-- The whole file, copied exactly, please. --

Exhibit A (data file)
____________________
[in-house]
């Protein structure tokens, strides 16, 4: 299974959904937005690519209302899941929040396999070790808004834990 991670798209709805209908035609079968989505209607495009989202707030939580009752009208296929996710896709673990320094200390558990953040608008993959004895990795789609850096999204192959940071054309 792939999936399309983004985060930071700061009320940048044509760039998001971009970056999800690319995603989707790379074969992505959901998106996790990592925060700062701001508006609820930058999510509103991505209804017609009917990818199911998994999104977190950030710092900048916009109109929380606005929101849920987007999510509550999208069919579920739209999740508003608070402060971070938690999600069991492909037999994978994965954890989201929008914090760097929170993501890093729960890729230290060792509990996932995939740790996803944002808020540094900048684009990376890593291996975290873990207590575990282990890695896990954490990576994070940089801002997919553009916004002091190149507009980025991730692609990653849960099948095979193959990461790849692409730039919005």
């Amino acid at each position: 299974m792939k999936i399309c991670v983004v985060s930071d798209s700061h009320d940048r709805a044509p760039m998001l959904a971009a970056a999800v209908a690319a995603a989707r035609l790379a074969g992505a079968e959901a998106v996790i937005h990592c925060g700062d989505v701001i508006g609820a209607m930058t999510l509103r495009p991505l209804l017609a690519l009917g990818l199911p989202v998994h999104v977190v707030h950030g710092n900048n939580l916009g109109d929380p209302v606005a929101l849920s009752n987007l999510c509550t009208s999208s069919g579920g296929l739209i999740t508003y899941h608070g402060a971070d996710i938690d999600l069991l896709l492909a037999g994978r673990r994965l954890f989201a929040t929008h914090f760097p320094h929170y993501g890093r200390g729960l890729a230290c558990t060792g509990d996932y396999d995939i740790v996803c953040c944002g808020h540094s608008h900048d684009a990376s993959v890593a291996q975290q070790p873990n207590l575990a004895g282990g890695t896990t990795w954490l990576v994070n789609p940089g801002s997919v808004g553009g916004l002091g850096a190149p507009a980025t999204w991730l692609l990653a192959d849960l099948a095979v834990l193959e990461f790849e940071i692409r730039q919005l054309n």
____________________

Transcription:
[in-house]
């Protein structure tokens, strides 16, 4: 299974959904937005690519209302899941929040396999070790808004834990 991670798209709805209908035609079968989505209607495009989202707030939580009752009208296929996710896709673990320094200390558990953040608008993959004895990795789609850096999204192959940071054309 792939999936399309983004985060930071700061009320940048044509760039998001971009970056999800690319995603989707790379074969992505959901998106996790990592925060700062701001508006609820930058999510509103991505209804017609009917990818199911998994999104977190950030710092900048916009109109929380606005929101849920987007999510509550999208069919579920739209999740508003608070402060971070938690999600069991492909037999994978994965954890989201929008914090760097929170993501890093729960890729230290060792509990996932995939740790996803944002808020540094900048684009990376890593291996975290873990207590575990282990890695896990954490990576994070940089801002997919553009916004002091190149507009980025991730692609990653849960099948095979193959990461790849692409730039919005």
């Amino acid at each position: 299974m792939k999936i399309c991670v983004v985060s930071d798209s700061h009320d940048r709805a044509p760039m998001l959904a971009a970056a999800v209908a690319a995603a989707r035609l790379a074969g992505a079968e959901a998106v996790i937005h990592c925060g700062d989505v701001i508006g609820a209607m930058t999510l509103r495009p991505l209804l017609a690519l009917g990818l199911p989202v998994h999104v977190v707030h950030g710092n900048n939580l916009g109109d929380p209302v606005a929101l849920s009752n987007l999510c509550t009208s999208s069919g579920g296929l739209i999740t508003y899941h608070g402060a971070d996710i938690d999600l069991l896709l492909a037999g994978r673990r994965l954890f989201a929040t929008h914090f760097p320094h929170y993501g890093r200390g729960l890729a230290c558990t060792g509990d996932y396999d995939i740790v996803c953040c944002g808020h540094s608008h900048d684009a990376s993959v890593a291996q975290q070790p873990n207590l575990a004895g282990g890695t896990t990795w954490l990576v994070n789609p940089g801002s997919v808004g553009g916004l002091g850096a190149p507009a980025t999204w991730l692609l990653a192959d849960l099948a095979v834990l193959e990461f790849e940071i692409r730039q919005l054309n």